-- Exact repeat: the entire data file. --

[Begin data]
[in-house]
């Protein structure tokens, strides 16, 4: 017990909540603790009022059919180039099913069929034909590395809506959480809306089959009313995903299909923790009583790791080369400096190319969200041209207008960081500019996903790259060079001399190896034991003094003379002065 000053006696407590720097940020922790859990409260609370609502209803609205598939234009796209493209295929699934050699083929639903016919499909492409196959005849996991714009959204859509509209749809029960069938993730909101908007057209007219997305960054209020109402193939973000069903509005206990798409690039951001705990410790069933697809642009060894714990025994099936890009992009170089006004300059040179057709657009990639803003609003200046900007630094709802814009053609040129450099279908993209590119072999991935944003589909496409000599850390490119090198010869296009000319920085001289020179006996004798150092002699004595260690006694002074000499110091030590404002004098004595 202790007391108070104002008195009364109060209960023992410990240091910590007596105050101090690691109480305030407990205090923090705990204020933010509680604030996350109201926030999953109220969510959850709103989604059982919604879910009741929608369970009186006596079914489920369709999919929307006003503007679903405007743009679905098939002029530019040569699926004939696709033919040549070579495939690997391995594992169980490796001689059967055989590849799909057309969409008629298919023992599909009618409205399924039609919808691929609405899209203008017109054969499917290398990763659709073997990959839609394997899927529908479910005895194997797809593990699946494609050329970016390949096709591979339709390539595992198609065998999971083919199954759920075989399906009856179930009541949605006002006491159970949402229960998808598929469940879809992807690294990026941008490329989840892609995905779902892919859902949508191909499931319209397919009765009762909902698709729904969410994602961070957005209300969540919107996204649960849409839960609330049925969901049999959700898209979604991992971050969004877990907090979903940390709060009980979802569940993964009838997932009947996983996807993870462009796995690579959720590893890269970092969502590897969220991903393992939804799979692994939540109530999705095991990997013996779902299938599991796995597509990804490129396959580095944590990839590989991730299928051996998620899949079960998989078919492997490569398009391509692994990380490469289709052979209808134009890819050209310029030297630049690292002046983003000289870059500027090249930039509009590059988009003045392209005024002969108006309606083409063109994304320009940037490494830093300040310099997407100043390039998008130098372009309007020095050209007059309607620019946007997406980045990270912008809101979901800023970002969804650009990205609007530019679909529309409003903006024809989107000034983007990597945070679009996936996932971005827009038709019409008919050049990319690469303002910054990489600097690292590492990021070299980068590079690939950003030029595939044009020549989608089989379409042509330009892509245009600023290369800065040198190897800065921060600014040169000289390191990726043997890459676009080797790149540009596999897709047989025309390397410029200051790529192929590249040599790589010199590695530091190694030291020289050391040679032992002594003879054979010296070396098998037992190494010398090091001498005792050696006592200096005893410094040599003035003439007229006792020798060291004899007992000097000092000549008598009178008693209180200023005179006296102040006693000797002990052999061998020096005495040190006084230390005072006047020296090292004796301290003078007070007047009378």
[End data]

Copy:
[in-house]
């Protein structure tokens, strides 16, 4: 017990909540603790009022059919180039099913069929034909590395809506959480809306089959009313995903299909923790009583790791080369400096190319969200041209207008960081500019996903790259060079001399190896034991003094003379002065 000053006696407590720097940020922790859990409260609370609502209803609205598939234009796209493209295929699934050699083929639903016919499909492409196959005849996991714009959204859509509209749809029960069938993730909101908007057209007219997305960054209020109402193939973000069903509005206990798409690039951001705990410790069933697809642009060894714990025994099936890009992009170089006004300059040179057709657009990639803003609003200046900007630094709802814009053609040129450099279908993209590119072999991935944003589909496409000599850390490119090198010869296009000319920085001289020179006996004798150092002699004595260690006694002074000499110091030590404002004098004595 202790007391108070104002008195009364109060209960023992410990240091910590007596105050101090690691109480305030407990205090923090705990204020933010509680604030996350109201926030999953109220969510959850709103989604059982919604879910009741929608369970009186006596079914489920369709999919929307006003503007679903405007743009679905098939002029530019040569699926004939696709033919040549070579495939690997391995594992169980490796001689059967055989590849799909057309969409008629298919023992599909009618409205399924039609919808691929609405899209203008017109054969499917290398990763659709073997990959839609394997899927529908479910005895194997797809593990699946494609050329970016390949096709591979339709390539595992198609065998999971083919199954759920075989399906009856179930009541949605006002006491159970949402229960998808598929469940879809992807690294990026941008490329989840892609995905779902892919859902949508191909499931319209397919009765009762909902698709729904969410994602961070957005209300969540919107996204649960849409839960609330049925969901049999959700898209979604991992971050969004877990907090979903940390709060009980979802569940993964009838997932009947996983996807993870462009796995690579959720590893890269970092969502590897969220991903393992939804799979692994939540109530999705095991990997013996779902299938599991796995597509990804490129396959580095944590990839590989991730299928051996998620899949079960998989078919492997490569398009391509692994990380490469289709052979209808134009890819050209310029030297630049690292002046983003000289870059500027090249930039509009590059988009003045392209005024002969108006309606083409063109994304320009940037490494830093300040310099997407100043390039998008130098372009309007020095050209007059309607620019946007997406980045990270912008809101979901800023970002969804650009990205609007530019679909529309409003903006024809989107000034983007990597945070679009996936996932971005827009038709019409008919050049990319690469303002910054990489600097690292590492990021070299980068590079690939950003030029595939044009020549989608089989379409042509330009892509245009600023290369800065040198190897800065921060600014040169000289390191990726043997890459676009080797790149540009596999897709047989025309390397410029200051790529192929590249040599790589010199590695530091190694030291020289050391040679032992002594003879054979010296070396098998037992190494010398090091001498005792050696006592200096005893410094040599003035003439007229006792020798060291004899007992000097000092000549008598009178008693209180200023005179006296102040006693000797002990052999061998020096005495040190006084230390005072006047020296090292004796301290003078007070007047009378």